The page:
It’s easier to critique what exists than build from scratch. Much of Guerilla WFC is reworking the problematic panels – both titles and content and building from there.

    Would you adjust these requirements depending on where the con is held?

    I’m not sure. Could instead make the requirement Programming committee should match diversity of population of country being held in + include one member with less than 10 years experience (youngester) in field & one over 30 years experience (longtermer)

    Major hub and/or international airport

    Within an hour of airport

    Accessible guidelines – at minimum meets SWFA accessibility checklist (or other suggestion from accessible FB group)

    Harassment – see good examples of policies and procedures for Arisia, wiki I can’t think of at moment, etc.

    I’m not sure getting people to agree is impossible if they want to work together and have a similar goal. I’ve been part of a number of online discussions where we’ve come to consensus on minimums although voices were missing from the discussion. Maybe the work needs to be done online with all voices participating. No, you won’t get everyone to buy in. But I believe we could get a great starting point which is respectful of most voices. The biggest problem would be disrupters – keeping them from derailing conversations.

  23. I’ve never seen it as “Oriental” Chicken Salad. It was “Chinese” for the first many years I ever ate it, and nowadays it runs about 60/40 “Asian”, with the rare “Chinese/Asian-style Chicken Salad”, which seem pretty descriptive and not offensive. I’m kinda not surprised that Applebee’s goes with the offensive/older term, since I find the food fairly offensive :), and despite all their perky adverts, all I ever see in there is really old white people. Also not surprised that they’d bread the chicken, which is something I’ve never seen with any version of this dish. Bleh.

    Probably throwing Schweitzer off the concom, or at least not letting him set programming all by himself, would keep WFC from having the annual WTF fest. Might be keen to get the program topics up to maybe 25% women, 25% books written in this millennium, and 99% less-offensively titled and described.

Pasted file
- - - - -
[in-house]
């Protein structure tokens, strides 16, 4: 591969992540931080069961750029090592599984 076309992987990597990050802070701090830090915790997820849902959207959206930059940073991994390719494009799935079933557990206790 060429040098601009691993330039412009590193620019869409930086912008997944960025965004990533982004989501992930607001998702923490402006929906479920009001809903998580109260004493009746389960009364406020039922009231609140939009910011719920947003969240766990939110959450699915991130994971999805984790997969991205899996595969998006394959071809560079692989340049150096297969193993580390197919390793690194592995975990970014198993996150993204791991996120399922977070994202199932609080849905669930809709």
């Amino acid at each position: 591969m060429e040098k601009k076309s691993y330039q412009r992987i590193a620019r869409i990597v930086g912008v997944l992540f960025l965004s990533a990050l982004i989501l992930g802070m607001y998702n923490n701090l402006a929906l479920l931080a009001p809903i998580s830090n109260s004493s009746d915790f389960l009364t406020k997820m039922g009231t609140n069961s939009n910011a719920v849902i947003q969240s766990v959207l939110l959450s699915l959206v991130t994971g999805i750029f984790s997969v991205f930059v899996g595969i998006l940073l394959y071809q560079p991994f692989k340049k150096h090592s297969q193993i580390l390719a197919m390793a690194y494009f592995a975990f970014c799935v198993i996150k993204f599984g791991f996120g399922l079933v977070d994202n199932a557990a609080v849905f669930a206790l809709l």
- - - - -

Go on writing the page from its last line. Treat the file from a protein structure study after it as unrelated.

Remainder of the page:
Petrea:
    I’d say set up a rotation like the old WorldCon 3-area division of North America, so that people could have a chance at driving once in a while, plus the foreign bids can’t always be scheduled to screw over one area.
    Needs to be in a city that has easy airport connections.
    Cut the banquet — nobody wants to pay extra money for rubber chicken hotel food and hear silverware clanking during speeches.
    Get some people born after 1990 on the board, and shoot for 50/50 male/female representation, although just getting the number of women’s works mentioned up to 20% would be an improvement — even more so for PoC, LGBT, disabled.
    Don’t let one person do all the programming and titling.
    Don’t let Schweitzer have anything to do with programming, or speak on behalf of the con — give him a gold watch and emeritus status and don’t let him have the password to any of the social media accounts (Current WFC should do this).

  24. lurkertype said:

    Needs to be in a city that has easy airport connections.

    Same challenge to you as Tasha Turner– define “easy”.

    Cut the banquet — nobody wants to pay extra money for rubber chicken hotel food and hear silverware clanking during speeches.

    Every con function has some people who like it, though you’re probably safe in guessing that dropping the banquet would be a deal-breaker to many people. But better to just say, “We will not have a food event, so that we can keep membership prices more affordable.”

    Get some people born after 1990 on the board

    How large do you see the board being, and how many people 25 or under would you include? Having done so, how do you assure the sf publishing industry that your major international professional event will be managed well when your requirements mean that a certain percentage of the board overseeing it will have minimal experience with such events?